Osborne looked to special interests, not the UK’s perilous state
Worse still, collapsing growth means the government’s deficit reduction plan is now in tatters. Government borrowing has been increased by £110bn over the next four years, meaning a staggering £350bn added to the national debt.
This may in fact be a best-case scenario. The Office for Budget Responsibility predicts slow growth of 0.7 per cent in 2012 but then assumes a healthy recovery, with growth rising to 2.1 per cent in 2013, 2.7 per cent in 2014 and a robust 3.0 per cent in 2015. But given the severity of the euro crisis, high levels of public and private debt, and the possibility of a downturn in overheated emerging markets, it is equally plausible that Britain will go into recession next year, followed by several years of stagnation.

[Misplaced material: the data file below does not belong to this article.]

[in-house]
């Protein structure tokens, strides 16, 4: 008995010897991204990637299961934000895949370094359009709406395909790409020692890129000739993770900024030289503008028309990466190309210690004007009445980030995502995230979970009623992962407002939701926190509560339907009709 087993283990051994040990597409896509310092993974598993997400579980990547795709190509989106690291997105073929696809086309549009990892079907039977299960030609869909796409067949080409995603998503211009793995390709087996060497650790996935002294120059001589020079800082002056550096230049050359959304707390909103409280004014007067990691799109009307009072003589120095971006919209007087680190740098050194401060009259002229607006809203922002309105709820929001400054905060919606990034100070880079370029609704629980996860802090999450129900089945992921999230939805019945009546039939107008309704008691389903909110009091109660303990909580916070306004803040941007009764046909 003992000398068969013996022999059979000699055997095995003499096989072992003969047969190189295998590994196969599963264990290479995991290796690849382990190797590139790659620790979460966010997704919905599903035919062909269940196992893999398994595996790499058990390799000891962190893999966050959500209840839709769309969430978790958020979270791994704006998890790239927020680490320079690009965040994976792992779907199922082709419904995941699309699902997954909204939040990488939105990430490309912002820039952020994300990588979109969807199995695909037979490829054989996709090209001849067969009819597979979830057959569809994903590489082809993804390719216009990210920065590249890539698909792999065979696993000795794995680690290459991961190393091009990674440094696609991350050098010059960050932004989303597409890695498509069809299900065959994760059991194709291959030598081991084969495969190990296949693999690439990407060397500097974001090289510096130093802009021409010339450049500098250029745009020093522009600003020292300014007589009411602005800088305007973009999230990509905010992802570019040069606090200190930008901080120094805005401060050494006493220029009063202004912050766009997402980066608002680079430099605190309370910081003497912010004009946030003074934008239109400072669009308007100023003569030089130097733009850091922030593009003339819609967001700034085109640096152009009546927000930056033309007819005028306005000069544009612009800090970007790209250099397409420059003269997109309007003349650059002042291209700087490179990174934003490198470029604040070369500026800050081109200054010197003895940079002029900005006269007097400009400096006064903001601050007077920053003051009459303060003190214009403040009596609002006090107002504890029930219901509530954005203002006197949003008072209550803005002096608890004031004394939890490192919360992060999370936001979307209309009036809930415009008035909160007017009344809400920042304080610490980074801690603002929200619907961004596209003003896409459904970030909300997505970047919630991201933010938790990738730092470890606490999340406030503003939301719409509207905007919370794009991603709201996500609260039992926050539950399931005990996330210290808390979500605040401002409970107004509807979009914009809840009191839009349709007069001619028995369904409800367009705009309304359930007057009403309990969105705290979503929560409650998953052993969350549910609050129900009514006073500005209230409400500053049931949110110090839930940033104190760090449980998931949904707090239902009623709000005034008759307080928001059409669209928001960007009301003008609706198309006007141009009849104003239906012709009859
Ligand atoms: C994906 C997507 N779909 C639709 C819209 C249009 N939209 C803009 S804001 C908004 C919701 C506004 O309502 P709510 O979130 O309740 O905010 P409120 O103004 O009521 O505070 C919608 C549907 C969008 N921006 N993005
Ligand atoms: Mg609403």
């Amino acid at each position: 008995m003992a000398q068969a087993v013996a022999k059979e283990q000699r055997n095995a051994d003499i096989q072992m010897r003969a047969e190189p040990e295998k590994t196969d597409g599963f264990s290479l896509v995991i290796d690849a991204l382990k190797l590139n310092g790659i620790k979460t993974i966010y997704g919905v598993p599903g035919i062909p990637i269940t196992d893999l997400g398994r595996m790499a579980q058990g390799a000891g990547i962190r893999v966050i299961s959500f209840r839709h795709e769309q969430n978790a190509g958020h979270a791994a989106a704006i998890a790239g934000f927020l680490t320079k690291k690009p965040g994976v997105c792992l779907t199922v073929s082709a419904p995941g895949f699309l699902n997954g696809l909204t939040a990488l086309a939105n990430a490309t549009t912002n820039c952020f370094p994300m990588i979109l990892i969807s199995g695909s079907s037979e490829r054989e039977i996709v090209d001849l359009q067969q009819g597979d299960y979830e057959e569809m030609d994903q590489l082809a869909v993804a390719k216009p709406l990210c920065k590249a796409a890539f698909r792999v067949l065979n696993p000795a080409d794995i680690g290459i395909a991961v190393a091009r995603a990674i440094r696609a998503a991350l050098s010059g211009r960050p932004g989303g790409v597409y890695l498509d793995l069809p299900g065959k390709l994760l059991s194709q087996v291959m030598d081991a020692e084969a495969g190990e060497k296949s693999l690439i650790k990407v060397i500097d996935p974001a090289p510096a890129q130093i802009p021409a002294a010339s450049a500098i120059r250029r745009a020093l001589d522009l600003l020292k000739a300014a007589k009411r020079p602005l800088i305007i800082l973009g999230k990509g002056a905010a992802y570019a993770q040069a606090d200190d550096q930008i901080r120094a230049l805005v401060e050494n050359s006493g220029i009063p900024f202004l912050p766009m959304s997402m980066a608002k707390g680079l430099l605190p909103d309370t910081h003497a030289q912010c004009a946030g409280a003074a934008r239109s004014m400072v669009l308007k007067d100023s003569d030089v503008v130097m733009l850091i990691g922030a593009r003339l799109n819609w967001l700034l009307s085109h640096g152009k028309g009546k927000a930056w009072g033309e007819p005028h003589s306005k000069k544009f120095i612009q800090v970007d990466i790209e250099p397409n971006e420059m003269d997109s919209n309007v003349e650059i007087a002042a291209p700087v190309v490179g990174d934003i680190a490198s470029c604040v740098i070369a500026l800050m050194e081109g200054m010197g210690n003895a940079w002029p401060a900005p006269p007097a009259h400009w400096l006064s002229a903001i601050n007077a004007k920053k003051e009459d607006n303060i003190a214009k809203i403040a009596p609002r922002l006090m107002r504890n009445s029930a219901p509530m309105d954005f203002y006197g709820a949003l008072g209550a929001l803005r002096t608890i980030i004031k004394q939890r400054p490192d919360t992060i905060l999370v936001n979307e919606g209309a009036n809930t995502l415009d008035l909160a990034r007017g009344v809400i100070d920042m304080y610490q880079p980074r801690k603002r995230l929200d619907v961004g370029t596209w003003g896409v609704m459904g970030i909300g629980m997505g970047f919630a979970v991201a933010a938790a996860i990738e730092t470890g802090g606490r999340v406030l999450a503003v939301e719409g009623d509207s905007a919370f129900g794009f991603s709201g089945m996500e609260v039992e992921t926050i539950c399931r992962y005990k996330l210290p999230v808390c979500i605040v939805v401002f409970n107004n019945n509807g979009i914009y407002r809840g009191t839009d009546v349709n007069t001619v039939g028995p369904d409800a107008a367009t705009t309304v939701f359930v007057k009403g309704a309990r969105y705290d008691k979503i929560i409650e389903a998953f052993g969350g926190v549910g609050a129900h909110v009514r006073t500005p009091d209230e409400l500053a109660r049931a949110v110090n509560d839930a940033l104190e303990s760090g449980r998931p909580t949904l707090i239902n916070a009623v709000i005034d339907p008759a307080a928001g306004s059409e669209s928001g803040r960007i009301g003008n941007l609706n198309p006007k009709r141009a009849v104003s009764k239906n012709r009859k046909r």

A wise chancellor would be preparing for such a scenario. Vague talk of contingency plans does not pass muster.
A double-dip recession would decimate tax revenues while adding to welfare spending through higher unemployment. If UK GDP were just five per cent lower than predicted in 2015, for example, this would reduce the annual tax take by around £35bn.
Under such circumstances, with the budget deficit remaining unsustainably high, the chancellor cannot assume that the UK will retain investor confidence and continue to pay very low interest rates on its debt. With high debt and low growth there may be little to separate Britain from the struggling economies in the rest of Europe, such as Spain and Italy.
Given the severity of the potential risks, Osborne should have had the courage to announce further cuts – at least enough to return the deficit reduction plan to its original trajectory. He should also have taken far bolder steps to encourage growth, through radical deregulation and by rationalising the tax system.
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